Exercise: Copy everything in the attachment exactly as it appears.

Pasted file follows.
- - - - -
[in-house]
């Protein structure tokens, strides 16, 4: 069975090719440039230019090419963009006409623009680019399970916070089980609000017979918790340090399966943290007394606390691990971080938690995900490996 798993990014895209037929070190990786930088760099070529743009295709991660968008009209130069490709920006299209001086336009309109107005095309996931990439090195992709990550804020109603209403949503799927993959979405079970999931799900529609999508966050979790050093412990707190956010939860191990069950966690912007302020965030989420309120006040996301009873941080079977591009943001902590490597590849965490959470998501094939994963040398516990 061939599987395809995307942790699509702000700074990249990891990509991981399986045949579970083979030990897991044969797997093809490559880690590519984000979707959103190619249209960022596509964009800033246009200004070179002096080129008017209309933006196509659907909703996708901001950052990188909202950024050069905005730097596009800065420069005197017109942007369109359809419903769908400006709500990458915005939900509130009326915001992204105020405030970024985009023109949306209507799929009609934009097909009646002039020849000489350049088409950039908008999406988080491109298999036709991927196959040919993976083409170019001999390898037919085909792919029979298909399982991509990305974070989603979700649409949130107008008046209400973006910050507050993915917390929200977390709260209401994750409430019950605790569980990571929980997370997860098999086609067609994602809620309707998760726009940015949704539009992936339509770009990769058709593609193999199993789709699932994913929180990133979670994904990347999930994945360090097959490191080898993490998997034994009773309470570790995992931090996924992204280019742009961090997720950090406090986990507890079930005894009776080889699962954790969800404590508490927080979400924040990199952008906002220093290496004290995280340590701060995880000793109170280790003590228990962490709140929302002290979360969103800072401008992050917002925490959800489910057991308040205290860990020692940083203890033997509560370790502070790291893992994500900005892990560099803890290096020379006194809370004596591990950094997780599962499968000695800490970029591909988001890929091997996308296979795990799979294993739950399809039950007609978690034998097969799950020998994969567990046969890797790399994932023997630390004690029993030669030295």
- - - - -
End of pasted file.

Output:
[in-house]
């Protein structure tokens, strides 16, 4: 069975090719440039230019090419963009006409623009680019399970916070089980609000017979918790340090399966943290007394606390691990971080938690995900490996 798993990014895209037929070190990786930088760099070529743009295709991660968008009209130069490709920006299209001086336009309109107005095309996931990439090195992709990550804020109603209403949503799927993959979405079970999931799900529609999508966050979790050093412990707190956010939860191990069950966690912007302020965030989420309120006040996301009873941080079977591009943001902590490597590849965490959470998501094939994963040398516990 061939599987395809995307942790699509702000700074990249990891990509991981399986045949579970083979030990897991044969797997093809490559880690590519984000979707959103190619249209960022596509964009800033246009200004070179002096080129008017209309933006196509659907909703996708901001950052990188909202950024050069905005730097596009800065420069005197017109942007369109359809419903769908400006709500990458915005939900509130009326915001992204105020405030970024985009023109949306209507799929009609934009097909009646002039020849000489350049088409950039908008999406988080491109298999036709991927196959040919993976083409170019001999390898037919085909792919029979298909399982991509990305974070989603979700649409949130107008008046209400973006910050507050993915917390929200977390709260209401994750409430019950605790569980990571929980997370997860098999086609067609994602809620309707998760726009940015949704539009992936339509770009990769058709593609193999199993789709699932994913929180990133979670994904990347999930994945360090097959490191080898993490998997034994009773309470570790995992931090996924992204280019742009961090997720950090406090986990507890079930005894009776080889699962954790969800404590508490927080979400924040990199952008906002220093290496004290995280340590701060995880000793109170280790003590228990962490709140929302002290979360969103800072401008992050917002925490959800489910057991308040205290860990020692940083203890033997509560370790502070790291893992994500900005892990560099803890290096020379006194809370004596591990950094997780599962499968000695800490970029591909988001890929091997996308296979795990799979294993739950399809039950007609978690034998097969799950020998994969567990046969890797790399994932023997630390004690029993030669030295």